In parallel with the proceedings initiated by the applicant against the police, the latter themselves brought criminal proceedings against him, by lodging a criminal complaint against him on 12 April 1995 for the criminal offence of “obstructing a public officer in the course of his duties”.
On 17 January 1997 the Public Prosecutor dismissed the applicant’s criminal complaint, on the ground that the reports submitted by the Slovenj Gradec police and the Minister of the Interior’s private office showed that the three policemen in question, D.P., J.K. and M.J., had acted lawfully and in line with their professional duties. The applicant was informed that he could initiate a criminal prosecution, as a “deputy prosecutor” (subsidiarni tožilec), within 8 days of the notification of the Public Prosecutor’s decision. The applicant did not avail himself of this opportunity.
On the same day, 17 January 1997 the Public Prosecutor requested the Slovenj Gradec District Court to open a judicial investigation against the applicant.
On 8 April 1997 an investigating magistrate questioned the applicant about the circumstances of his arrest. The applicant denied having committed any offence and complained that he had been beaten and ill-treated by the police. He pointed out that he had a medical report proving his injuries.
On 8 May 1997 further to a proposal of the investigating magistrate, the Slovenj Gradec District Court decided not to open a judicial investigation against the applicant. On 12 May 1997 the Public Prosecutor appealed against this decision. A judicial investigation was subsequently opened and witnesses were heard on 19 February and 5 March 1998.
According to the Government, the applicant lodged, on 16 July 1998, a constitutional appeal relating to another set of criminal proceedings, which also included a complaint concerning ill-treatment allegedly sustained by him on 5 April 1995. The constitutional appeal was later dismissed by the Constitutional Court for failure to exhaust domestic remedies available to him.
On 28 December 1998 the Public Prosecutor lodged an act of indictment against the applicant for “attempting to obstruct a public officer in the course of his duties”. On 27 January 1999 the applicant challenged the indictment.
On 13 September 1999 the Slovenj Gradec District Court held a hearing. By a judgment of 22 November 1999, the Court acquitted the applicant. On 5 January 2001 the Public Prosecutor appealed against the judgment and on 27 September 2000 the Maribor Higher Court overturned the judgment of acquittal and referred the case back to the same court for retrial.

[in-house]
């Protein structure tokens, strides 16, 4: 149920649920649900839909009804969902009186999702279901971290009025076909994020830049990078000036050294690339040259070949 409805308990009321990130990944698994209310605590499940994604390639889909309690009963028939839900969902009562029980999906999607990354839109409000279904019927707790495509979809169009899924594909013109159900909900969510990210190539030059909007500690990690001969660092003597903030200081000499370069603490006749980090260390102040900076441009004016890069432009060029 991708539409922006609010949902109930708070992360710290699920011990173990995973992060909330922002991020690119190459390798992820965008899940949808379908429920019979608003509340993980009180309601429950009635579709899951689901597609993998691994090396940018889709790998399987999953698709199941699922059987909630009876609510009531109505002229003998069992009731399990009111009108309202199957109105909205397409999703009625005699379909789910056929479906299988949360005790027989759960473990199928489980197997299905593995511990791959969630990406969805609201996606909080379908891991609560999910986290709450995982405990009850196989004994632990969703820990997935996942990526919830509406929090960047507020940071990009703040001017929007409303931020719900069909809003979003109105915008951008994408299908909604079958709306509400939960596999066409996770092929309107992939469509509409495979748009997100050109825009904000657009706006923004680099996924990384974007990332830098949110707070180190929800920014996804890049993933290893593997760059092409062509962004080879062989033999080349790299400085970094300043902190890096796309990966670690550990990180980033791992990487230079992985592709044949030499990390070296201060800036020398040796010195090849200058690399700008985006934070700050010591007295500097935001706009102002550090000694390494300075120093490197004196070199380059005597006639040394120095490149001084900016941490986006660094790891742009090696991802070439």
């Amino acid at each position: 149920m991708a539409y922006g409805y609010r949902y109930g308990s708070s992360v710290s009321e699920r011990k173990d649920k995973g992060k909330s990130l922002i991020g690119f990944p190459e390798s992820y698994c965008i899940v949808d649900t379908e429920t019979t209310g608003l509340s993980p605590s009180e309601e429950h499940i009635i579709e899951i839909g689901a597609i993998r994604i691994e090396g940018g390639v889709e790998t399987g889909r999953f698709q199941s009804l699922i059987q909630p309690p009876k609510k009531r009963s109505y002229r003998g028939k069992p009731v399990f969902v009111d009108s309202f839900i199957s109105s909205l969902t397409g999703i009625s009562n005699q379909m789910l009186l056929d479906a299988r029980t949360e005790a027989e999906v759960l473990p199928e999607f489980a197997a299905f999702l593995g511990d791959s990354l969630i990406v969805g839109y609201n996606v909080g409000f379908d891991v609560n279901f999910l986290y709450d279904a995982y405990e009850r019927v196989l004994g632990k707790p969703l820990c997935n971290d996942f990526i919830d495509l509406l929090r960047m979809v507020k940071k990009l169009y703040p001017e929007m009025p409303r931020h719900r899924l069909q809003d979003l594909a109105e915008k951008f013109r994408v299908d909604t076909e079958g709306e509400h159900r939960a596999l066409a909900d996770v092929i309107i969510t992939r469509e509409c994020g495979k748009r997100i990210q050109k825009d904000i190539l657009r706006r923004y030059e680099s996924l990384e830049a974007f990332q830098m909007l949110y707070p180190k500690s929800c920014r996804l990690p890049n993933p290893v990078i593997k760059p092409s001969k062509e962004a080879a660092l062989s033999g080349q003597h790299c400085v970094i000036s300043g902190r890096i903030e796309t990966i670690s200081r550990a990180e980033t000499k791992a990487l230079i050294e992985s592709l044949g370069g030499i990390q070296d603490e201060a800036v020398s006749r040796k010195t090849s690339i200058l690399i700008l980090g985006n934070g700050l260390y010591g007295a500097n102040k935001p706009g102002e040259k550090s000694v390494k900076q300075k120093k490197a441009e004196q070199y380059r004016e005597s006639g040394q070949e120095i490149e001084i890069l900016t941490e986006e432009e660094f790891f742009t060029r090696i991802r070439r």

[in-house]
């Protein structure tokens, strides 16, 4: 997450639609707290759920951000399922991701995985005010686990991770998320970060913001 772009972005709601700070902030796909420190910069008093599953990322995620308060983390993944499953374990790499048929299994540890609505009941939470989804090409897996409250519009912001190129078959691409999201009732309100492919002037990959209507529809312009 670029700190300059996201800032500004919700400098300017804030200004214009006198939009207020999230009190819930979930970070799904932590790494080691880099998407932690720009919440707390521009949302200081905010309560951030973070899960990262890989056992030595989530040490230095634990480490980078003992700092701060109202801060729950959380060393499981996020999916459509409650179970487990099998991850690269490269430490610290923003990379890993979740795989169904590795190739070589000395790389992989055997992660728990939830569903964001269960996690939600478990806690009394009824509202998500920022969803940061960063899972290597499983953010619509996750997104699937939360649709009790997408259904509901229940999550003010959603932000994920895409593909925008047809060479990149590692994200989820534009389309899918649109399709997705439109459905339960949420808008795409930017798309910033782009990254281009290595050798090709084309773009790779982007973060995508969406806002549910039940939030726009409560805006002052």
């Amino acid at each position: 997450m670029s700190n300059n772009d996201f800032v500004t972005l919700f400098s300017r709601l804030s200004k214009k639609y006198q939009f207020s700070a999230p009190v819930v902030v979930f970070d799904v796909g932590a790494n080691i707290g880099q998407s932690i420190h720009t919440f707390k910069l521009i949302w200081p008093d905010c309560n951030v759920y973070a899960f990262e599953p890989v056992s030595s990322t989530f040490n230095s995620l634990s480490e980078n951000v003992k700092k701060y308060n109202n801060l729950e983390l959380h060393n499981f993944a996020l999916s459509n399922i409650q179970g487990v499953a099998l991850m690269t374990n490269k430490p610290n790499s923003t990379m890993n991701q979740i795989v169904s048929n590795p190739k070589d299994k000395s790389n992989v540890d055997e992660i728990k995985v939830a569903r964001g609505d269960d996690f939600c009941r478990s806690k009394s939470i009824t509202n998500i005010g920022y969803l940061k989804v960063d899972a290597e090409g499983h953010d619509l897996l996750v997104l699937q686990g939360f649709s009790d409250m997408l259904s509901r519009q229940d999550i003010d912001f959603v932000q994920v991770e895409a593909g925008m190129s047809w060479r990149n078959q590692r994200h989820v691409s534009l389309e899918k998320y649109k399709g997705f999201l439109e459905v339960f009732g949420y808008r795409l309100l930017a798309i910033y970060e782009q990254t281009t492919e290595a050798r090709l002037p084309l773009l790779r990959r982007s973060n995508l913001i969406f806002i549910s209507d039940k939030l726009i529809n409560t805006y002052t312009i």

By a judgment of 12 February 2001, the Slovenj Gradec District Court convicted the applicant for “attempting to obstruct a public officer in the course of his duties” and sentenced him to 3 months’ imprisonment, suspended for 3 years.
On 12 March 2001 the Public Prosecutor appealed against this judgment and applied for a stiffer sentence. The applicant also appealed.
On 9 May 2001 the Maribor Higher Court upheld the conviction but slightly amended the judgment with respect to the costs of the proceedings.
The applicant did not lodge an appeal on points of law against this judgment.
Finally, on 11 October 2001 the Slovenj Gradec District Court ordered the applicant to pay an additional sum to cover the costs of one of the witnesses heard during the proceedings.
B. Relevant domestic law
1. The Constitution (Ustava Republike Slovenije, Official Gazette no. 33/91)
(Prohibition of Torture)
“No one may be subjected to torture, inhuman or degrading punishment or treatment. ...”
(Protection of Personal Liberty)
“Everyone has the right to personal liberty. No one may be deprived of his liberty except in such cases and pursuant to such procedures as are provided by law. ... ”
(Right to Judicial Protection)
“Everyone has the right to have any decision regarding his rights, duties and any charges brought against him made without undue delay by an independent, impartial court established by law. ... ”
(Right to Compensation)
“Everyone has the right to compensation for damage caused through unlawful actions in connection with the performance of any function or other activity by a person or body performing such function or activity under state authority, local community authority or as a bearer of public authority. Any person sustaining damage has the right to demand, in accordance with the law, compensation also directly from the person or body that has caused damage.”
2. The Criminal Procedure Act (Zakon o kazenskem postopku, Official Journal no. 63/94, with amendments)
“The Public Prosecutor has a duty to initiate a criminal prosecution if reasonable suspicion exists that a criminal offence for which the perpetrator is prosecuted ex officio has been committed, unless this Act provides otherwise.”